William Faulkner

William Cuthbert Faulkner was born in New Albany, Mississippi, U,S on 25 September 1897. He was an  American writer and Nobel Prize laureate from Oxford, Mississippi. Faulkner wrote novels, short stories, a play, poetry, essays, and screenplays. He is primarily known for his novels and short stories set in the fictional Yoknapatawpha County, based on Lafayette County, Mississippi, where he spent most of his life.  Faulkner was not widely known until receiving the 1949 Nobel Prize in Literature, for which he became the only Mississippi-born Nobel winner. 
In an interview with The Paris Review in 1956, Faulkner remarked:Let the writer take up surgery or bricklaying if he is interested in technique. There is no mechanical way to get the writing done, no shortcut. The young writer would be a fool to follow a theory. Teach yourself by your own mistakes; people learn only by error. The good artist believes that nobody is good enough to give him advice. He has supreme vanity. No matter how much he admires the old writer, he wants to beat him. On June 17, 1962, Faulkner suffered a serious injury in a fall from his horse, which led to thrombosis. He suffered a fatal heart attack on July 6, 1962, at the age of 64 at Wright’s Sanatorium in Byhalia, Mississippi.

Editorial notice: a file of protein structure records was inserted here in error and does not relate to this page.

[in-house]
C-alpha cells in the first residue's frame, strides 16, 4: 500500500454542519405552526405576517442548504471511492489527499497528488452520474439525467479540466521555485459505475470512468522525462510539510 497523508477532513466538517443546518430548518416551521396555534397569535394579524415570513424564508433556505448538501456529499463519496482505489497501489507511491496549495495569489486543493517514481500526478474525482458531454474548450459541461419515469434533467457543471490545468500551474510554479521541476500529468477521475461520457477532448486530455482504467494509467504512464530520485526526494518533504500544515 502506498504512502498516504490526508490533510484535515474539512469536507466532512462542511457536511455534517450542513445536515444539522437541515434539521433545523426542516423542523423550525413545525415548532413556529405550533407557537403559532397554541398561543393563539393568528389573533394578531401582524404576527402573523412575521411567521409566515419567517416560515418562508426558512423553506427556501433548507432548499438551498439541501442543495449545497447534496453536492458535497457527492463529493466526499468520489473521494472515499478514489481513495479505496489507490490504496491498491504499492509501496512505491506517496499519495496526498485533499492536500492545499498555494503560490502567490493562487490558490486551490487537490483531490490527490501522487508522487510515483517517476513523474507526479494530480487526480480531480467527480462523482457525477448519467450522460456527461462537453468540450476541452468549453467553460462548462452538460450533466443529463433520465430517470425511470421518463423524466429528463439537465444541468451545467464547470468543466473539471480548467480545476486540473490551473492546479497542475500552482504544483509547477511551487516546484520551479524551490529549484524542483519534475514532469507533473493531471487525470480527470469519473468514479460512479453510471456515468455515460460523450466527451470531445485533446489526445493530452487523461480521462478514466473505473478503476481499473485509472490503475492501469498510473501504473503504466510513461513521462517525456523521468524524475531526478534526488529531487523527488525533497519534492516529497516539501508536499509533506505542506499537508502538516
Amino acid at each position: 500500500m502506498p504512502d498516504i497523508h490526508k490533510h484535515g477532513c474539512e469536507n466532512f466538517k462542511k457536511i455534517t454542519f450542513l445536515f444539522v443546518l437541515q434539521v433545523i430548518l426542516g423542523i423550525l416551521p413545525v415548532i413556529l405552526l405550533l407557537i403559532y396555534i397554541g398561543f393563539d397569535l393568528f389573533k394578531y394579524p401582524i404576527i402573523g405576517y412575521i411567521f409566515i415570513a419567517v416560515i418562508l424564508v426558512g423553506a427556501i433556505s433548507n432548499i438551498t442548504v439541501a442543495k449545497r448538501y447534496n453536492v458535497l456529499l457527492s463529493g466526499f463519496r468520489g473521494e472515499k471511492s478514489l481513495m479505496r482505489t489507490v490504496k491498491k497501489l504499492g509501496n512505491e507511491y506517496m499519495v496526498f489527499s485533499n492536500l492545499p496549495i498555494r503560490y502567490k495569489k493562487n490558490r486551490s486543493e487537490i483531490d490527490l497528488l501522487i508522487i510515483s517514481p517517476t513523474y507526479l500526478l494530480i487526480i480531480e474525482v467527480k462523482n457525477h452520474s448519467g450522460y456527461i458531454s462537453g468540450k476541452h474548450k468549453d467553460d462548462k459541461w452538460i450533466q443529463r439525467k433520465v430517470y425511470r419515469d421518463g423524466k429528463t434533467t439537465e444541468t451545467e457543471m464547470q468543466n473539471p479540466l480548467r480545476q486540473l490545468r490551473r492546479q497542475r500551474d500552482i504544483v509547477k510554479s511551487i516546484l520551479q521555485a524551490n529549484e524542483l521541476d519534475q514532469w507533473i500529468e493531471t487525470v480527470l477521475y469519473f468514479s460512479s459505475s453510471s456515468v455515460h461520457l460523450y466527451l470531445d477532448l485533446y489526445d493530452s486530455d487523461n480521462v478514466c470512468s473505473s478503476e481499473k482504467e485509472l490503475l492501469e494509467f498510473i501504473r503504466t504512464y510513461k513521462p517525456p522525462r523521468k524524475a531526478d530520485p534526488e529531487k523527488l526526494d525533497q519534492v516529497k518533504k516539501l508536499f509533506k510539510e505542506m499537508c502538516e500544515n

William Faulkner (1897-1962)


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